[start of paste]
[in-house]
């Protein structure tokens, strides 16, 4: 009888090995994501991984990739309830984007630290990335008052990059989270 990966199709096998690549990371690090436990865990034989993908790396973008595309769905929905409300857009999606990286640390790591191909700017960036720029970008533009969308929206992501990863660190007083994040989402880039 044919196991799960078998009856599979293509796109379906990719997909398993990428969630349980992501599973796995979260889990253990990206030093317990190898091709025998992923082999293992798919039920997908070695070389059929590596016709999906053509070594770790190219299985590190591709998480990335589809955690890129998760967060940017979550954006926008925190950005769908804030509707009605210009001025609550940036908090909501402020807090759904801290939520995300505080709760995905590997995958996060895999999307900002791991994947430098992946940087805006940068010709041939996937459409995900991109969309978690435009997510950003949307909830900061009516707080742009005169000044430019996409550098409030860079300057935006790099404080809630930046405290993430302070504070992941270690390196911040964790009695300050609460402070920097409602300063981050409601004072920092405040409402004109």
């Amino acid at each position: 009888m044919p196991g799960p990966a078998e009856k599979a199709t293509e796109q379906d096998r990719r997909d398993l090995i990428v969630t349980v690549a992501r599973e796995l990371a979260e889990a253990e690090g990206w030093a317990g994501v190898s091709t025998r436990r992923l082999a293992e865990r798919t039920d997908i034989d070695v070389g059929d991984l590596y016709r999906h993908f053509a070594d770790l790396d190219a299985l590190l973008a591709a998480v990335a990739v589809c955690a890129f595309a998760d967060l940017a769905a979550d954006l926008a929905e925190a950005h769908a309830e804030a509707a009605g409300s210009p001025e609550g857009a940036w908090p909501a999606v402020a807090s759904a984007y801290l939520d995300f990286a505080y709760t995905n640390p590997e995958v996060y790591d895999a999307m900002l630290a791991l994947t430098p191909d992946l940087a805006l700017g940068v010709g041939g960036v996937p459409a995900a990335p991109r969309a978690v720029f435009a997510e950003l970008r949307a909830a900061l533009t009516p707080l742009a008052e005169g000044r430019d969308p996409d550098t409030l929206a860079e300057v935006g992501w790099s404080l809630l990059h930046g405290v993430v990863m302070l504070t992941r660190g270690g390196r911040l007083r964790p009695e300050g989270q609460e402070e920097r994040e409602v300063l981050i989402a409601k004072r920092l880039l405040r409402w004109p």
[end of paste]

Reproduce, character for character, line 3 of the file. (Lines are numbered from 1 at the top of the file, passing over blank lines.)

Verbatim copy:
């Amino acid at each position: 009888m044919p196991g799960p990966a078998e009856k599979a199709t293509e796109q379906d096998r990719r997909d398993l090995i990428v969630t349980v690549a992501r599973e796995l990371a979260e889990a253990e690090g990206w030093a317990g994501v190898s091709t025998r436990r992923l082999a293992e865990r798919t039920d997908i034989d070695v070389g059929d991984l590596y016709r999906h993908f053509a070594d770790l790396d190219a299985l590190l973008a591709a998480v990335a990739v589809c955690a890129f595309a998760d967060l940017a769905a979550d954006l926008a929905e925190a950005h769908a309830e804030a509707a009605g409300s210009p001025e609550g857009a940036w908090p909501a999606v402020a807090s759904a984007y801290l939520d995300f990286a505080y709760t995905n640390p590997e995958v996060y790591d895999a999307m900002l630290a791991l994947t430098p191909d992946l940087a805006l700017g940068v010709g041939g960036v996937p459409a995900a990335p991109r969309a978690v720029f435009a997510e950003l970008r949307a909830a900061l533009t009516p707080l742009a008052e005169g000044r430019d969308p996409d550098t409030l929206a860079e300057v935006g992501w790099s404080l809630l990059h930046g405290v993430v990863m302070l504070t992941r660190g270690g390196r911040l007083r964790p009695e300050g989270q609460e402070e920097r994040e409602v300063l981050i989402a409601k004072r920092l880039l405040r409402w004109p």